Step into any Best Buy and you will doubtless be confronted by walls of HDTVs. The majority cost several hundred dollars, some will top $1000 and a select few “elite” units retail for over $7000. Without the elite sets, the $1000 items are the most expensive of the lot, and consumers rarely purchase the most expensive item available. Offer a couple HDTVs that are 7 times the price, and all of a sudden a $1000 unit looks like a huge value by comparison. The presence of the extreme option enhances the perceived value of the mid-range option.
The same premise that works in business manifests itself in personal relationships. Schadenfreude and the idea of “keeping up with the Joneses” both capture the idea that human happiness is a function of our position relative to others. Several years ago when I asked one of my more ambitious friends from MIT about his career plans after graduation he commented, “Well, I’m either going to get a job at Goldman Sachs, or I’ll become a bum.” While this statement seems objectively ridiculous, it’s far less so when you realize that he, like most of us, tends to measure our worth relative to those immediately around us.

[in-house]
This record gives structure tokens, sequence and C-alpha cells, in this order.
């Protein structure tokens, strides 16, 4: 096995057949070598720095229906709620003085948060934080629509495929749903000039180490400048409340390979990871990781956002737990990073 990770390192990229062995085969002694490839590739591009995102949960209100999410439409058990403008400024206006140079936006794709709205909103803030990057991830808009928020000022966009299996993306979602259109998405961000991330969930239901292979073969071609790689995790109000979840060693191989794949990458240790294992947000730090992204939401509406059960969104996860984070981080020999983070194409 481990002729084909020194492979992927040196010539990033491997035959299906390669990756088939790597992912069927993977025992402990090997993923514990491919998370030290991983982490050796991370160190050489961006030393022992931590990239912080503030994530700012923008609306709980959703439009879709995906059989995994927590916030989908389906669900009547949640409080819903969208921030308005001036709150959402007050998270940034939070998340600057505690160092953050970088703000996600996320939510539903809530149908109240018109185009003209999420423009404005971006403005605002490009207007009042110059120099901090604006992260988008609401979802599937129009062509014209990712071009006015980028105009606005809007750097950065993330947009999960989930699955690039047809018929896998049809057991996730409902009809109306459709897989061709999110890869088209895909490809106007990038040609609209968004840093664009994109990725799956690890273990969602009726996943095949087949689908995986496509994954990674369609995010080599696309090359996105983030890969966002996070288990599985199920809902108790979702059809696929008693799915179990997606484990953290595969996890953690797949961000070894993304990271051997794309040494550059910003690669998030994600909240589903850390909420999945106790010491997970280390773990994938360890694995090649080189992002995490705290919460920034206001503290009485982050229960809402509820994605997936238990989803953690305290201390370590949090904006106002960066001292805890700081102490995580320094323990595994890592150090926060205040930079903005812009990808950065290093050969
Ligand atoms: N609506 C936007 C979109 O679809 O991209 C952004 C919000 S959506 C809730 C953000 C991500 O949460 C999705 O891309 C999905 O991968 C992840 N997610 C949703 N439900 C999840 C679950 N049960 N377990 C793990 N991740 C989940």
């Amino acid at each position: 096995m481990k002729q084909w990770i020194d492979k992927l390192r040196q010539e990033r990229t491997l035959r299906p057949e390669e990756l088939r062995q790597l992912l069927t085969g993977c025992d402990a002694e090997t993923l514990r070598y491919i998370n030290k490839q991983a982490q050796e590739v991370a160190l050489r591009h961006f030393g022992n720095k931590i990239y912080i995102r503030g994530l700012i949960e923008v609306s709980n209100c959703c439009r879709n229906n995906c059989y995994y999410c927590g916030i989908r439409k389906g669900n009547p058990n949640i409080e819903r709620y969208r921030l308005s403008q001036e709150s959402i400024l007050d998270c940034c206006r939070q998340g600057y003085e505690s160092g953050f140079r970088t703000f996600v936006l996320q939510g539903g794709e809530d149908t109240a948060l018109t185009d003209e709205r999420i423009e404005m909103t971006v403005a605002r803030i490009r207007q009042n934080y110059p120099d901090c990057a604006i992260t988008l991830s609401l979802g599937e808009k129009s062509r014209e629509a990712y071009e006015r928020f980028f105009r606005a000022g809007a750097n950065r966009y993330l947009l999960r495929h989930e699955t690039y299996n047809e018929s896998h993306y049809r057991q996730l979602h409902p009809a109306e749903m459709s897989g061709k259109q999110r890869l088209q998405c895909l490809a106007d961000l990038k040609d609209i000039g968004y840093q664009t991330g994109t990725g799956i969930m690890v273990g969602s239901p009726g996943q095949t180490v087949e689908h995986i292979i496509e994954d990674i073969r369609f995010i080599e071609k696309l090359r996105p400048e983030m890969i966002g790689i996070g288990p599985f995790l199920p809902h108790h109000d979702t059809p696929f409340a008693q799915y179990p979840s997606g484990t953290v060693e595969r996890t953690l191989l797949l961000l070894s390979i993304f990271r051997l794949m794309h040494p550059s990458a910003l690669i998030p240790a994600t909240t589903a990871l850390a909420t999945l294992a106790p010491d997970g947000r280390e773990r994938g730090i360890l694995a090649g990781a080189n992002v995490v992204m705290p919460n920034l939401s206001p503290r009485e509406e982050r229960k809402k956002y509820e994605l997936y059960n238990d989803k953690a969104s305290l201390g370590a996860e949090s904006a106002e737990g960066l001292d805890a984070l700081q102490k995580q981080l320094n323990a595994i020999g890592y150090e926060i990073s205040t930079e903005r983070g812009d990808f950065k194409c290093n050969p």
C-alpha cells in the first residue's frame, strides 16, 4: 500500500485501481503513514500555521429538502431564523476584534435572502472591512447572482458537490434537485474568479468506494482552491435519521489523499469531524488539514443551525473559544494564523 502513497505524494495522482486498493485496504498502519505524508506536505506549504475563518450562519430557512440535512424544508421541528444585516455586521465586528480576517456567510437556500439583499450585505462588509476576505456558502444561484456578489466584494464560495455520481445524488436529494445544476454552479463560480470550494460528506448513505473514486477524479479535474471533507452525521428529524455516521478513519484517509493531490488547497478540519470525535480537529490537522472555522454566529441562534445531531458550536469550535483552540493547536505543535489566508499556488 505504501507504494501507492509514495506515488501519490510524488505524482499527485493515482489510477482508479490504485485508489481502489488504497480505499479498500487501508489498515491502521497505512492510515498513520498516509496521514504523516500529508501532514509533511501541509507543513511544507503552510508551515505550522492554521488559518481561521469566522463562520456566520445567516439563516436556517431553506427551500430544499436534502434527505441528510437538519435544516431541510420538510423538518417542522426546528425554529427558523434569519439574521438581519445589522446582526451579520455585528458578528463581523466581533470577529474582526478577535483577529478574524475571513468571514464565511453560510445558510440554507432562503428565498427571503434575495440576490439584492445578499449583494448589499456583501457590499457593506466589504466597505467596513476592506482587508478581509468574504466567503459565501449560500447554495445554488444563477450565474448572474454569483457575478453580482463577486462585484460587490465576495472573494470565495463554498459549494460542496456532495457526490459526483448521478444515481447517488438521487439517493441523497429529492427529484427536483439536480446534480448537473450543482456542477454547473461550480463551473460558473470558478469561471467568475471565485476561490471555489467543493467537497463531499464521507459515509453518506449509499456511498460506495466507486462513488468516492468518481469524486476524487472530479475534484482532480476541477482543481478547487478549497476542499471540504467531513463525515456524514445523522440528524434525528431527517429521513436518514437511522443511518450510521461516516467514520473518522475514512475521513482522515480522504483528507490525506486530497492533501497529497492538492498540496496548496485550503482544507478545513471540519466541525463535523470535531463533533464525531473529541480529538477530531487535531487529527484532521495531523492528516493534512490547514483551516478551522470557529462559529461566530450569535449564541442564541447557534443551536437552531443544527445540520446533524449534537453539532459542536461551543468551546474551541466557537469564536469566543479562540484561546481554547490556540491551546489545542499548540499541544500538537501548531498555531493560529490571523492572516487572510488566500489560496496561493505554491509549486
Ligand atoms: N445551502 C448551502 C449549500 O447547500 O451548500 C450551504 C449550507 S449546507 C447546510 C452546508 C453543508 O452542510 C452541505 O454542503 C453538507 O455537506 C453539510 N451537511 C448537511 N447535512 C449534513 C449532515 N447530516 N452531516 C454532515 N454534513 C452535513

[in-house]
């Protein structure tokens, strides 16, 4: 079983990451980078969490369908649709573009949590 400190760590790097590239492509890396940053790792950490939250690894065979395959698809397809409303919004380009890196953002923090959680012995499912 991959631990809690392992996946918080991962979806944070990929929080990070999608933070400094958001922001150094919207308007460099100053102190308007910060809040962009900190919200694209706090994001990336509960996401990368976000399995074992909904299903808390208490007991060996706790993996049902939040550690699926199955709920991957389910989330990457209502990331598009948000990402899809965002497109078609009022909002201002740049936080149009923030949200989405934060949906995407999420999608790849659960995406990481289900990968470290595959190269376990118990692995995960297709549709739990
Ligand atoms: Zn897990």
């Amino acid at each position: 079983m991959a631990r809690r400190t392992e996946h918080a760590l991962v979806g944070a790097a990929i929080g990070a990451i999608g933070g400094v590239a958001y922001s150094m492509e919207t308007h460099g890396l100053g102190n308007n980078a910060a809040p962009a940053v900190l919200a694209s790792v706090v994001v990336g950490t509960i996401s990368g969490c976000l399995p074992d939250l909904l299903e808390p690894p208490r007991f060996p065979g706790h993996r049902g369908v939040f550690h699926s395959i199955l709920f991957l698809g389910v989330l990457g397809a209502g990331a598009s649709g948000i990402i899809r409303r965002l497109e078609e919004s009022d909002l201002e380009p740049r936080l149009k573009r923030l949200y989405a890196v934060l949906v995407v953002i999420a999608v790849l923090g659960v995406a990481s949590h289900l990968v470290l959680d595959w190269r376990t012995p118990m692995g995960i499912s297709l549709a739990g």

For Democrats, their great missed opportunity in the health care debate was their failure to offer their own “elite” version of health care – the type of over-the-top plan where the government pays for any health care you want, offers it instantly, forever and throws a popsicle in to boot.
This broad relinquishment of power to the government would have admittedly been too much for many conservatives to stomach, but the point would never have been for them to swallow. The proposal would have been a straw man created for political opposition like Fox News, Rush Limbaugh and the Tea Party to lash into and eviscerate.
But as in business, moving towards a more reasonable position adds value en route. Infomercials advertise the ShamWow not for $60, not even for $40 – but for only $19.99! And if you buy right now, you’ll get a second set and